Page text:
I had an evil, Ikea fornuft-wielding monkey on one shoulder, and one in a shearling coat. One begging me not to write, with tears in his little monkey eyes, lip a-tremble. The other monkey, red in colour, was jabbing at me, laughing maniacally, daring me to put my fingers to the keyboard to create the column that was writing itself in my head.
It was nagging at me — begging for my satirical sense of humour to rip it apart — with every wag of his shearling coat, that monkey named Darwin made a vein throb in my forehead as I tried not to make fun at his expense.
But there he was, wandering through the Ikea in my famnig hjarta. I couldn’t help but joke about the now famous Ikea monkey.
So, dear readers, I apologize in advance at my seemingly uncaring attitude, but I care! I do care! I care so much I have to laugh at the Ikea monkey!
Because his little ordeal into the big city reflected a human race that insists on capturing everything cute and making it a household pet, when that little baby monkey only wanted to chill out with momma-monkey in the jungle.
I love animals. I really do. I feel sorry for the little guy. He arrived at IKEA just like many of us do: terrified and lost at the enormity of it all.
I’ve been there, lost in the Ikea maze, simply wanting a lerberg or strala, but having to go all the way through just to get a single pluggis.
I’ve been lost, I’ve found myself at the child care centre, wondering if I should just turn myself in to the lost and found and hope my parents are less disoriented than I am and can locate me.
I’ve been that hopeless little monkey, staring out the window of Ikea, thinking to myself, how did I get here?
So when I make fun, I do so with a sense of camaraderie.
My sister and I pondered back and forth that shearling coat. Where did he get it? Who makes such a tiny coat? But then I wondered even more, where the heck did this monkey come from in the first place?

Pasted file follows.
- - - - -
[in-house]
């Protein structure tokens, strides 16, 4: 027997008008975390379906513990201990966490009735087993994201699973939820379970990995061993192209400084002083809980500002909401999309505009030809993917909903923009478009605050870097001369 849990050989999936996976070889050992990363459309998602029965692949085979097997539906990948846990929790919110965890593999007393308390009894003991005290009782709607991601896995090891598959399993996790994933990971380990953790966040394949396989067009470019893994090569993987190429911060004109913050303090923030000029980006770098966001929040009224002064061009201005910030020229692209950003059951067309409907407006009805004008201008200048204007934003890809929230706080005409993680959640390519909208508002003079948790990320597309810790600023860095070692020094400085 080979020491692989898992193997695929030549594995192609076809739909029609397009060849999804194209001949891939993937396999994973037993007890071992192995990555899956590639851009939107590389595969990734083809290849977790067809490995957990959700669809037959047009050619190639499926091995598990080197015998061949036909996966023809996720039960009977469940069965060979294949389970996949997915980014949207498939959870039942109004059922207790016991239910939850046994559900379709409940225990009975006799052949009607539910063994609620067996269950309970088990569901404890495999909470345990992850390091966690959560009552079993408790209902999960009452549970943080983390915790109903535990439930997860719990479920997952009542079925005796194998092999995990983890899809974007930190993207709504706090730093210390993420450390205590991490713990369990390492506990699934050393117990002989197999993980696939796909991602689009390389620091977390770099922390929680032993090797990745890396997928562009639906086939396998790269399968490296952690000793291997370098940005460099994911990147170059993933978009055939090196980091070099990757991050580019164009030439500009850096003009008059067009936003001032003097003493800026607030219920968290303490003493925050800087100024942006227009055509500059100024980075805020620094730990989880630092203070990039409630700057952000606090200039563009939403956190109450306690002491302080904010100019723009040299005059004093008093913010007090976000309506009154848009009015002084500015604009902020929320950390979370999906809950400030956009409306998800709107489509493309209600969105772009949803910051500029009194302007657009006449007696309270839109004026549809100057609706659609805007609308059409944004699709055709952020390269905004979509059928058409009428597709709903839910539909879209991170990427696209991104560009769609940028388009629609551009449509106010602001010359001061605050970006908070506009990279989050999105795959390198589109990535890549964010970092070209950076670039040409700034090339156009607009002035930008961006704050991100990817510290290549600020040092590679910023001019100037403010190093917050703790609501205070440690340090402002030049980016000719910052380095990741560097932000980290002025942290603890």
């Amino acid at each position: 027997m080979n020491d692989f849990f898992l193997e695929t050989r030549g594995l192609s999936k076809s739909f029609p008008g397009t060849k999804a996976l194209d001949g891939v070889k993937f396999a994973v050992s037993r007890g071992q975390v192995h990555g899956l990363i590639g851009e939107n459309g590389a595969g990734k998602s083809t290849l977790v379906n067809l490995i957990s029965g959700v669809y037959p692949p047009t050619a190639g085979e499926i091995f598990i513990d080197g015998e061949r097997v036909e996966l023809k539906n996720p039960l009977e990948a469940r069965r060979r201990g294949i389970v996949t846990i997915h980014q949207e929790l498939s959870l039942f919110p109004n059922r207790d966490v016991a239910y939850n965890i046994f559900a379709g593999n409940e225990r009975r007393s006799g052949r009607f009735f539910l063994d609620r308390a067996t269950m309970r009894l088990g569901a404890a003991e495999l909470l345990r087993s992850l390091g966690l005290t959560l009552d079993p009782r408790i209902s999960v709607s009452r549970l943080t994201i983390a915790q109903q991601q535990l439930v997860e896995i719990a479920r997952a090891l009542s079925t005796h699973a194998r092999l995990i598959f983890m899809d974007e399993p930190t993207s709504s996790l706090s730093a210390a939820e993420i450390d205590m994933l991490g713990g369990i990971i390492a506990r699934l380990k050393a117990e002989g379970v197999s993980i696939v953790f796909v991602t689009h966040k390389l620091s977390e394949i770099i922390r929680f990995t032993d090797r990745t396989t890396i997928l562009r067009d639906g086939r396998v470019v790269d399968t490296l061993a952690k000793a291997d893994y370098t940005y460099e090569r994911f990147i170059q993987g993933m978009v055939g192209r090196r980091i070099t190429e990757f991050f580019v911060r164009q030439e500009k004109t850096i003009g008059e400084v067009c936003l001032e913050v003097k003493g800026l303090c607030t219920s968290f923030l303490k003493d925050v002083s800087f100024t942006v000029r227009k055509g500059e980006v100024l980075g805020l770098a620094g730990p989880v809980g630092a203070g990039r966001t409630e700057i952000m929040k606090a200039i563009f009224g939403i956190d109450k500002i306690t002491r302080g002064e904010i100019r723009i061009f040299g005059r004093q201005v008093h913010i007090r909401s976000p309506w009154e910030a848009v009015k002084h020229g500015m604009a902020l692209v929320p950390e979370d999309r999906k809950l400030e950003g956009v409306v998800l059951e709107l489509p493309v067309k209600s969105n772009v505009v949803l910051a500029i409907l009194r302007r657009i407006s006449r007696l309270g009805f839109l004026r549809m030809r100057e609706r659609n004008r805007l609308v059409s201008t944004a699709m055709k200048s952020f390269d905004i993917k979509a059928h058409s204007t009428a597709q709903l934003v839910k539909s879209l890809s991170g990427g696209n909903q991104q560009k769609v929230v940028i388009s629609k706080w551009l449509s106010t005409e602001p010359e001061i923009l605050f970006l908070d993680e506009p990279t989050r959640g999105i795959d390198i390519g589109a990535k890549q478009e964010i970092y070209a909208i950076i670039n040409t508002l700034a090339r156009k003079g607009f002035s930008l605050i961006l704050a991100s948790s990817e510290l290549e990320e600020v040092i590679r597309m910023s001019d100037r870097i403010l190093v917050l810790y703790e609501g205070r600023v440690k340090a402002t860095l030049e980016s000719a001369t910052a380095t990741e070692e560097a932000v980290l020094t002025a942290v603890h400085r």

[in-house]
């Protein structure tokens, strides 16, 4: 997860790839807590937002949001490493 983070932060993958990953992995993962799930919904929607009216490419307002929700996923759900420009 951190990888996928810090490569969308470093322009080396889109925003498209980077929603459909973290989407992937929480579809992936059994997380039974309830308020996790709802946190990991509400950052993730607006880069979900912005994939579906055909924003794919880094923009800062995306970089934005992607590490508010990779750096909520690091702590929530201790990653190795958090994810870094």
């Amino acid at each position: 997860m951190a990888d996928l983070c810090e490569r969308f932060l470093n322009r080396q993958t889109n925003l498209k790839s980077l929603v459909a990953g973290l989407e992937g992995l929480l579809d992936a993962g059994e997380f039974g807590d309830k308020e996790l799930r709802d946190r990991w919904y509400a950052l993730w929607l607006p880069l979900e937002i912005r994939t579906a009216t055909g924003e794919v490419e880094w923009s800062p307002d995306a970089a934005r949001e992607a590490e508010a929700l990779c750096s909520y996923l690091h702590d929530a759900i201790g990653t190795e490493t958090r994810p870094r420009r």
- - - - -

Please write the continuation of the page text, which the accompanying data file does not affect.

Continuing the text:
Was he shipped there from Sweden, where monkeys are just as rare as Canada, along with a box of duktigs? The poor little gaffer! Or was the monkey simply shopping for a kvart to use while he lounges on his klappsta, perhaps browsing the Ikea catalogue for more at-home design ideas?
But then the update came in: Darwin had been seized by Toronto officials, and the fun was over. I was working on a zinger involving a swinging monkey and a lova, when I read the headlines and my lip began to tremble.
Apparently the monkey may be infected with a dangerous form of herpes. He was put in a holding area where staff are only approaching him in gowns and respirators.
This little monkey’s trials, found wandering sadly around IKEA — perhaps not satisfied with the knutstorps or sparsams — made a mockery of humans.
Darwin the monkey had in fact proved Darwinism by his very existence in the city of Toronto wearing a diaper and a fashionable shearling coat after escaping from a crate in his owner’s vehicle. The owners, who had been in possession of the monkey for a mere five months, had been outsmarted by a monkey.
The family has come out to say that they’re sad the monkey has been taken, but any person knows anthropoids can climb — leaving an animal in your SUV for long periods of time while you shop for cirkustalts is not conducive with pet ownership of any kind.
As of Tuesday, the monkey had been put in an animal sanctuary, which really, is where a city-savvy monkey belongs.
God speed, Darwin.
The little monkey will surely spawn a fashion explosion of shearling coats, and hopefully more importantly (and seriously): an awareness to potential exotic pet owners to stick to a damn dog.